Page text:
Many of us have been with our family members more than ever these last 20 months, but how much of that time has been spent mindfully, with the purpose of truly connecting, of leaning deeper into each other with greater listening skills, patience and understanding?
Don’t beat yourself up if your family has struggled with attaining this ideal. It’s tough out here (in our homes). How can we embrace each other again when there’s been so much worry, stress, frustration and downright annoyance…sometimes with each other?
Typically, the holidays offer the refuge needed to restore familial bonds. However, in this post-quarantine world where families are divided on every issue from masks to COVID vaccines, how can we come together — after so much, well, togetherness — in meaningful ways? Here are some simple ways to reinstate some quality family time.
Create a safe space
In this age of self-care and mindfulness, the term “safe space” is thrown around often, but what does it really mean? According to Sipra Sengupta, a life and marriage family therapist in Covina, creating a safe place starts with establishing the rules. “Rules keep us safe,” Sengupta says. Establishing boundaries lay the groundwork for creating a purposeful connection because you have determined what goes and what doesn’t for your home.
“Decide what your boundaries are — masks, no masks, virtual or in person for appointments — and communicate that in a loving way. You cannot change anyone,” she says.
Gather together for family meetings
One suggestion my family therapist once gave my husband and me is to hold regular family meetings. If your initial reaction involved a slight cringe, you are not alone. At the time, we needed a way to nourish our newly blended family, and sitting down together with intention was our manna. Over time, my therapist’s recommendation to host family meetings has been the single most transformative piece of advice we’ve received as a family.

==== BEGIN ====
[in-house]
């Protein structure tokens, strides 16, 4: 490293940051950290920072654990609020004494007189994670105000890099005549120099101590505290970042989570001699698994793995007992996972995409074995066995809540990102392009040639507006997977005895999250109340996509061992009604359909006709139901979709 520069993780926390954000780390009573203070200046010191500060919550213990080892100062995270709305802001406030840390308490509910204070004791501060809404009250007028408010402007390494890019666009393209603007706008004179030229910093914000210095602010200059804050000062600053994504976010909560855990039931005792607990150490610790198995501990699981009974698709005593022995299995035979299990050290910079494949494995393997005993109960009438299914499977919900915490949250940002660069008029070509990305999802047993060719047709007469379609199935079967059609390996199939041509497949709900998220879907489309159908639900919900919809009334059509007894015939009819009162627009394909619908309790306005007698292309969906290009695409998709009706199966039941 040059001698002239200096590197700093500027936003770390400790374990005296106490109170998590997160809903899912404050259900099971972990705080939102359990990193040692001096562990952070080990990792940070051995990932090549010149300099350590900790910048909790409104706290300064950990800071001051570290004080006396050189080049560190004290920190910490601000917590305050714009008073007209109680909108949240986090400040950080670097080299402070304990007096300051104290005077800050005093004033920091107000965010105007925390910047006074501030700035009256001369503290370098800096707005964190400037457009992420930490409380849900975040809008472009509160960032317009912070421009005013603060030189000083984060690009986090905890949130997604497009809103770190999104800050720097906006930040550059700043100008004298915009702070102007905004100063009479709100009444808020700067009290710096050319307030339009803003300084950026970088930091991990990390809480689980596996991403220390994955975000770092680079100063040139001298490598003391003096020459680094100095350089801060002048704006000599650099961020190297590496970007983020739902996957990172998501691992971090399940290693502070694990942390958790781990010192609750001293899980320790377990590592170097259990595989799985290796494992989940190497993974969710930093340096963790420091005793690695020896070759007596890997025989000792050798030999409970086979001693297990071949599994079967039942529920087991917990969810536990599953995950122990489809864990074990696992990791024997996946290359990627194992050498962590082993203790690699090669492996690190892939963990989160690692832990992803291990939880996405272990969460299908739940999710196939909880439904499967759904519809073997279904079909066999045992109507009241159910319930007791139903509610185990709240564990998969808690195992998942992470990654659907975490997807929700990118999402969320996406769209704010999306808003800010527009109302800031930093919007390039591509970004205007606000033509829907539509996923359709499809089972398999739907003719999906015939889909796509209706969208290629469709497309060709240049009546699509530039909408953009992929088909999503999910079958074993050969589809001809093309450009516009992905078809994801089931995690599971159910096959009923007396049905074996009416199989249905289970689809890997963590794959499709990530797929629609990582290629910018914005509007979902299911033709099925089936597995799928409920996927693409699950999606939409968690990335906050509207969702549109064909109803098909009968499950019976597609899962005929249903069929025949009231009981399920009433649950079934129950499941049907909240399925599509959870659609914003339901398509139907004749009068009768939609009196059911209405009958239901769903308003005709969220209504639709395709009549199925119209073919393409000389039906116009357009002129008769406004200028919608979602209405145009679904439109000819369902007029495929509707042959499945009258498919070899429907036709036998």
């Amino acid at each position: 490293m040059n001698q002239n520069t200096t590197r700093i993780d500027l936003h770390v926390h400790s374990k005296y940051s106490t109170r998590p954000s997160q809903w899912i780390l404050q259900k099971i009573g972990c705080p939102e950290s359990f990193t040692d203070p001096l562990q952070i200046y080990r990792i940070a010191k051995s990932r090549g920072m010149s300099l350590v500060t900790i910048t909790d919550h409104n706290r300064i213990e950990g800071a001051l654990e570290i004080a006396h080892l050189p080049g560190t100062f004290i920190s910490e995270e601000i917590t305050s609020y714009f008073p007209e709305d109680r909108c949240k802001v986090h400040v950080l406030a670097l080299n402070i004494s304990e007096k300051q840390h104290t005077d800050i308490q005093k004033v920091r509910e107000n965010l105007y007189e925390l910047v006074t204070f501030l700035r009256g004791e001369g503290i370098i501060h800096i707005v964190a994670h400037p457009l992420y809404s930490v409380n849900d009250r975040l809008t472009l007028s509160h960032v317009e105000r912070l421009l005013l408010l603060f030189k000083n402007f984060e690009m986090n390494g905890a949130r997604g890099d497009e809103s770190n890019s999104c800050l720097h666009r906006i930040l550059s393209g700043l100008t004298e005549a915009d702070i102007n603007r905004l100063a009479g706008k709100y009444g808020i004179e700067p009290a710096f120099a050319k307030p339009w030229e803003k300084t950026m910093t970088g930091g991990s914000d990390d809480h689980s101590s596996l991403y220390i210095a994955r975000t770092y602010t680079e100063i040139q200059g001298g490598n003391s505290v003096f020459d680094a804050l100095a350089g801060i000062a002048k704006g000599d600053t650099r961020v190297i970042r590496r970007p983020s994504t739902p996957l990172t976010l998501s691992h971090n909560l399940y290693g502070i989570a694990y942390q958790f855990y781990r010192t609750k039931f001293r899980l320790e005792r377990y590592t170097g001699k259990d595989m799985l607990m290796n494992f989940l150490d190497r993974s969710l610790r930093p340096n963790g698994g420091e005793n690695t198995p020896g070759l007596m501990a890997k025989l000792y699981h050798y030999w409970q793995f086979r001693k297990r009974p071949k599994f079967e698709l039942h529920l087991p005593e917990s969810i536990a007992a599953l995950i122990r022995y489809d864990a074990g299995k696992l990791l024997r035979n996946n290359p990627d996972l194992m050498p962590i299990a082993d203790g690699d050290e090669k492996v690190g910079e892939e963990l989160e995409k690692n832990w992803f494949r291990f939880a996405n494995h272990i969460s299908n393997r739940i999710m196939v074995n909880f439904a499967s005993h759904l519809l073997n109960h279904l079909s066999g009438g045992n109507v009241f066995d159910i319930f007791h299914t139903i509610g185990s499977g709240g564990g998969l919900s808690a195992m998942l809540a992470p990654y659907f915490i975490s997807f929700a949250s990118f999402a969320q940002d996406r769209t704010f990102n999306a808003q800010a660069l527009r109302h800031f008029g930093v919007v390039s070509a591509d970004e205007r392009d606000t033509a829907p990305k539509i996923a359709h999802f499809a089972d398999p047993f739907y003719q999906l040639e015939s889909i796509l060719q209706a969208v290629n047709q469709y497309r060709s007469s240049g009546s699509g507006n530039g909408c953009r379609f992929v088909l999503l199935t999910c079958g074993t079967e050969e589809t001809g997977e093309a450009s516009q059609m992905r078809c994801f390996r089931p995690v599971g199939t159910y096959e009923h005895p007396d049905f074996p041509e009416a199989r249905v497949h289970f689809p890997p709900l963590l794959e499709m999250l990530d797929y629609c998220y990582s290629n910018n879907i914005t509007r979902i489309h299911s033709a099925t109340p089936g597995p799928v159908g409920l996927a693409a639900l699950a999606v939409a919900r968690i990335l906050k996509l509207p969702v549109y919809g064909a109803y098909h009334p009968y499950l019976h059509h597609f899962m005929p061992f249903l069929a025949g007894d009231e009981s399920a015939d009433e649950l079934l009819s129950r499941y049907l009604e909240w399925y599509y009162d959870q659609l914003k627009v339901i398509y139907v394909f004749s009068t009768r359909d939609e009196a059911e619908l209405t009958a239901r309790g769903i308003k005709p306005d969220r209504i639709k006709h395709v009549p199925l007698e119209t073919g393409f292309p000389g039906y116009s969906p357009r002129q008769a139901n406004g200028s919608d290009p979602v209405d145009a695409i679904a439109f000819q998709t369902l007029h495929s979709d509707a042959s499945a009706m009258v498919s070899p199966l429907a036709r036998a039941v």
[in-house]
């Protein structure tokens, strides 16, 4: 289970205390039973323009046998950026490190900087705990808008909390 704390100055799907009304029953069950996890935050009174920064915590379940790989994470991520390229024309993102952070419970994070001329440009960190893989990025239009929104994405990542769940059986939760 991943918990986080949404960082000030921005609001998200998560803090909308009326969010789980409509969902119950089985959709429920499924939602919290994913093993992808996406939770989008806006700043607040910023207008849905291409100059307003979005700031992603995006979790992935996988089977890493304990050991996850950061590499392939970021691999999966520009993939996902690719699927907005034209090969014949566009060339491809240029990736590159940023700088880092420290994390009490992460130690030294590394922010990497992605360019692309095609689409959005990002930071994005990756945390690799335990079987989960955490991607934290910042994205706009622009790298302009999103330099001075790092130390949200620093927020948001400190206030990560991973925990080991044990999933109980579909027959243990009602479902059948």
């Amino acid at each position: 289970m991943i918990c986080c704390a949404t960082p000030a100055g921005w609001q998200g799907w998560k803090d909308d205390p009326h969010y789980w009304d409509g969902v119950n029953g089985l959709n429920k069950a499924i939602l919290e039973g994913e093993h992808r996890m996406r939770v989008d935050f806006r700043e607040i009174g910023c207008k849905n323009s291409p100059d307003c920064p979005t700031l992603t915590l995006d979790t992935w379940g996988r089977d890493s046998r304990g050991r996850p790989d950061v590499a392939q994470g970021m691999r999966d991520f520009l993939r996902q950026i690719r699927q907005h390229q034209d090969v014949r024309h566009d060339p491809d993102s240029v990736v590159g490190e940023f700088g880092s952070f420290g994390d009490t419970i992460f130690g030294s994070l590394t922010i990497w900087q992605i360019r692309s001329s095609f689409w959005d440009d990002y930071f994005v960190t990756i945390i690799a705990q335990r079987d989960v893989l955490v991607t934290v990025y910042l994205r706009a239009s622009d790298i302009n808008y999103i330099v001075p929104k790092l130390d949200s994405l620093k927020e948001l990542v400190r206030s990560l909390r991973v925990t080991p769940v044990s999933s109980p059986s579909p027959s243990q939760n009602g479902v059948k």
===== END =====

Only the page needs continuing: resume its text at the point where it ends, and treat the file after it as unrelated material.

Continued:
The guidelines were simple: Get a notebook (one that can weather a few storms), give a compliment and simply check in. This framework created a safe space where everyone aired out grievances, created rules that work for us and even planned fun activities. The meetings addressed everything from the heavy stuff to what the kids would like to have for dinner more often. This time together gave everyone a voice and sense of validation. The best part is that the notebook can eventually become a family keepsake to look back on.
Embrace tech-free time
Cell phones are great — they keep us in the know, allow us to engage with much of the outside world and have been, during this pandemic, a lifeline in many ways. But experts agree that selecting a time when phones are off limits has so many benefits to assisting families in connecting more authentically.
So, select a time when everyone in your household — including the adults — puts their phones away. It might feel awkward at first to not have them always at the ready, but keep at it until it becomes a part of your family’s daily routine.
And keep in mind that we can use our devices as another tool to connect with each other. Create a group text solely for family. Use this group to share funny stories, pictures, memes, GIFs and memories together.